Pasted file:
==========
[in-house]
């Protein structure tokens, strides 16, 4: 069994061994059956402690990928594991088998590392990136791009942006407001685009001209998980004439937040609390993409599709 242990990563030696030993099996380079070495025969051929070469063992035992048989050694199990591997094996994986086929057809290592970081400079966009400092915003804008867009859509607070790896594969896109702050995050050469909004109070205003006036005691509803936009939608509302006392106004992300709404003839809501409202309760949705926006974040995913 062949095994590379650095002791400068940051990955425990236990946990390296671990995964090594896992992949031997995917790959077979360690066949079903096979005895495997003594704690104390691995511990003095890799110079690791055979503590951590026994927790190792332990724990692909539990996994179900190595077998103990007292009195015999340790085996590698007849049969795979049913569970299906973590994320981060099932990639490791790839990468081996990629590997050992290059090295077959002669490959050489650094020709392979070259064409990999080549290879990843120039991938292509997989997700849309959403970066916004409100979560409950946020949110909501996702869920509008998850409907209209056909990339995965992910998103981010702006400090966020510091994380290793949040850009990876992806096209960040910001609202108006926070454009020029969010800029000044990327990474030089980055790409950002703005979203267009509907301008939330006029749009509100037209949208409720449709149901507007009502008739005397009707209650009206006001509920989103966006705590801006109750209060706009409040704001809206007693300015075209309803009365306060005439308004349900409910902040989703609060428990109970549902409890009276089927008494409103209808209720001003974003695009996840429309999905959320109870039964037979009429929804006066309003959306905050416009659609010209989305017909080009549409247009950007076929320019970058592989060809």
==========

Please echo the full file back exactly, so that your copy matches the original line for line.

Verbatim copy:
[in-house]
């Protein structure tokens, strides 16, 4: 069994061994059956402690990928594991088998590392990136791009942006407001685009001209998980004439937040609390993409599709 242990990563030696030993099996380079070495025969051929070469063992035992048989050694199990591997094996994986086929057809290592970081400079966009400092915003804008867009859509607070790896594969896109702050995050050469909004109070205003006036005691509803936009939608509302006392106004992300709404003839809501409202309760949705926006974040995913 062949095994590379650095002791400068940051990955425990236990946990390296671990995964090594896992992949031997995917790959077979360690066949079903096979005895495997003594704690104390691995511990003095890799110079690791055979503590951590026994927790190792332990724990692909539990996994179900190595077998103990007292009195015999340790085996590698007849049969795979049913569970299906973590994320981060099932990639490791790839990468081996990629590997050992290059090295077959002669490959050489650094020709392979070259064409990999080549290879990843120039991938292509997989997700849309959403970066916004409100979560409950946020949110909501996702869920509008998850409907209209056909990339995965992910998103981010702006400090966020510091994380290793949040850009990876992806096209960040910001609202108006926070454009020029969010800029000044990327990474030089980055790409950002703005979203267009509907301008939330006029749009509100037209949208409720449709149901507007009502008739005397009707209650009206006001509920989103966006705590801006109750209060706009409040704001809206007693300015075209309803009365306060005439308004349900409910902040989703609060428990109970549902409890009276089927008494409103209808209720001003974003695009996840429309999905959320109870039964037979009429929804006066309003959306905050416009659609010209989305017909080009549409247009950007076929320019970058592989060809």